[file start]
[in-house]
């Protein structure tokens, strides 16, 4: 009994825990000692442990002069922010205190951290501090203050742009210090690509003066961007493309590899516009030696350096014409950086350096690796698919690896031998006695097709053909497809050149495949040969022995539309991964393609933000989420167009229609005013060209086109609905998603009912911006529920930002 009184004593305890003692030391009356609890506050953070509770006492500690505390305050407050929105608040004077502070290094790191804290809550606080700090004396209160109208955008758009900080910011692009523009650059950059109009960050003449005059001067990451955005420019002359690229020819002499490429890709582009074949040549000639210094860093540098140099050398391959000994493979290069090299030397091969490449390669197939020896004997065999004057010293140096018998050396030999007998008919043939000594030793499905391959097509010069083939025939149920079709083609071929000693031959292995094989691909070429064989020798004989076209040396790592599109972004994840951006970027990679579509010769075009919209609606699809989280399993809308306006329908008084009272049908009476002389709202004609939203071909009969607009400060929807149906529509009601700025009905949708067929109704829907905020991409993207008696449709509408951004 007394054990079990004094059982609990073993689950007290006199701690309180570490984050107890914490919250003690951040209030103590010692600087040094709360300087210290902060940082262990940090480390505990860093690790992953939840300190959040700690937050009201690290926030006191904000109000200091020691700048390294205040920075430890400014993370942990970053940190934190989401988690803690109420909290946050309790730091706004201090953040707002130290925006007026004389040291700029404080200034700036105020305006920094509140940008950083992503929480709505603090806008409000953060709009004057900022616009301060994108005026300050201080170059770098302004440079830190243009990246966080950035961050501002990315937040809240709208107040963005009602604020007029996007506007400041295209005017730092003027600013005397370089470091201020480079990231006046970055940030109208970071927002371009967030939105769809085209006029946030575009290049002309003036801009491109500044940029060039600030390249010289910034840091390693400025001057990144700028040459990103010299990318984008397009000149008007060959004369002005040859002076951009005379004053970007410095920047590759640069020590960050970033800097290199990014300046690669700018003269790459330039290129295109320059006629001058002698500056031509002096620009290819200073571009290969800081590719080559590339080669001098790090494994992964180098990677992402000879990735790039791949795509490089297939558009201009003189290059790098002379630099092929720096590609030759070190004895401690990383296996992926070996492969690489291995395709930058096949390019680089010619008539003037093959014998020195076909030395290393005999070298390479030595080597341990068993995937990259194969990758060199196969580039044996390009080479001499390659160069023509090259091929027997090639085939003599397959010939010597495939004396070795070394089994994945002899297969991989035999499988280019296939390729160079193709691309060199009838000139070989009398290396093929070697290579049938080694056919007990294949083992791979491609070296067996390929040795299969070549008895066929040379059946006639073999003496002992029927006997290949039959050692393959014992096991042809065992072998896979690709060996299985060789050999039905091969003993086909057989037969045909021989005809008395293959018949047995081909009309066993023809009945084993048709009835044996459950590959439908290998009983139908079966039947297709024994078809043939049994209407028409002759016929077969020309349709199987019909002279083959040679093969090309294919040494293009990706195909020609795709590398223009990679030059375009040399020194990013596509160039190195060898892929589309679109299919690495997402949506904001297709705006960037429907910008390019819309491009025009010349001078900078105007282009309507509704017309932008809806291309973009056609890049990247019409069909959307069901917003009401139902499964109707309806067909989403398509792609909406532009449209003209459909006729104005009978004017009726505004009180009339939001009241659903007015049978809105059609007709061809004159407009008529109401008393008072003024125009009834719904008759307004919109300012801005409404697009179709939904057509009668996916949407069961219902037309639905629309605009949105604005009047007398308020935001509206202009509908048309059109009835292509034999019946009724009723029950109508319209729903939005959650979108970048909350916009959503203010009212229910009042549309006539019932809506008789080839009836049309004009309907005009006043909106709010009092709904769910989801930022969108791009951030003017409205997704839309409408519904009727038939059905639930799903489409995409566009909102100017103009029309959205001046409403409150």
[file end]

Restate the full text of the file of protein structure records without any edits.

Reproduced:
[in-house]
């Protein structure tokens, strides 16, 4: 009994825990000692442990002069922010205190951290501090203050742009210090690509003066961007493309590899516009030696350096014409950086350096690796698919690896031998006695097709053909497809050149495949040969022995539309991964393609933000989420167009229609005013060209086109609905998603009912911006529920930002 009184004593305890003692030391009356609890506050953070509770006492500690505390305050407050929105608040004077502070290094790191804290809550606080700090004396209160109208955008758009900080910011692009523009650059950059109009960050003449005059001067990451955005420019002359690229020819002499490429890709582009074949040549000639210094860093540098140099050398391959000994493979290069090299030397091969490449390669197939020896004997065999004057010293140096018998050396030999007998008919043939000594030793499905391959097509010069083939025939149920079709083609071929000693031959292995094989691909070429064989020798004989076209040396790592599109972004994840951006970027990679579509010769075009919209609606699809989280399993809308306006329908008084009272049908009476002389709202004609939203071909009969607009400060929807149906529509009601700025009905949708067929109704829907905020991409993207008696449709509408951004 007394054990079990004094059982609990073993689950007290006199701690309180570490984050107890914490919250003690951040209030103590010692600087040094709360300087210290902060940082262990940090480390505990860093690790992953939840300190959040700690937050009201690290926030006191904000109000200091020691700048390294205040920075430890400014993370942990970053940190934190989401988690803690109420909290946050309790730091706004201090953040707002130290925006007026004389040291700029404080200034700036105020305006920094509140940008950083992503929480709505603090806008409000953060709009004057900022616009301060994108005026300050201080170059770098302004440079830190243009990246966080950035961050501002990315937040809240709208107040963005009602604020007029996007506007400041295209005017730092003027600013005397370089470091201020480079990231006046970055940030109208970071927002371009967030939105769809085209006029946030575009290049002309003036801009491109500044940029060039600030390249010289910034840091390693400025001057990144700028040459990103010299990318984008397009000149008007060959004369002005040859002076951009005379004053970007410095920047590759640069020590960050970033800097290199990014300046690669700018003269790459330039290129295109320059006629001058002698500056031509002096620009290819200073571009290969800081590719080559590339080669001098790090494994992964180098990677992402000879990735790039791949795509490089297939558009201009003189290059790098002379630099092929720096590609030759070190004895401690990383296996992926070996492969690489291995395709930058096949390019680089010619008539003037093959014998020195076909030395290393005999070298390479030595080597341990068993995937990259194969990758060199196969580039044996390009080479001499390659160069023509090259091929027997090639085939003599397959010939010597495939004396070795070394089994994945002899297969991989035999499988280019296939390729160079193709691309060199009838000139070989009398290396093929070697290579049938080694056919007990294949083992791979491609070296067996390929040795299969070549008895066929040379059946006639073999003496002992029927006997290949039959050692393959014992096991042809065992072998896979690709060996299985060789050999039905091969003993086909057989037969045909021989005809008395293959018949047995081909009309066993023809009945084993048709009835044996459950590959439908290998009983139908079966039947297709024994078809043939049994209407028409002759016929077969020309349709199987019909002279083959040679093969090309294919040494293009990706195909020609795709590398223009990679030059375009040399020194990013596509160039190195060898892929589309679109299919690495997402949506904001297709705006960037429907910008390019819309491009025009010349001078900078105007282009309507509704017309932008809806291309973009056609890049990247019409069909959307069901917003009401139902499964109707309806067909989403398509792609909406532009449209003209459909006729104005009978004017009726505004009180009339939001009241659903007015049978809105059609007709061809004159407009008529109401008393008072003024125009009834719904008759307004919109300012801005409404697009179709939904057509009668996916949407069961219902037309639905629309605009949105604005009047007398308020935001509206202009509908048309059109009835292509034999019946009724009723029950109508319209729903939005959650979108970048909350916009959503203010009212229910009042549309006539019932809506008789080839009836049309004009309907005009006043909106709010009092709904769910989801930022969108791009951030003017409205997704839309409408519904009727038939059905639930799903489409995409566009909102100017103009029309959205001046409403409150």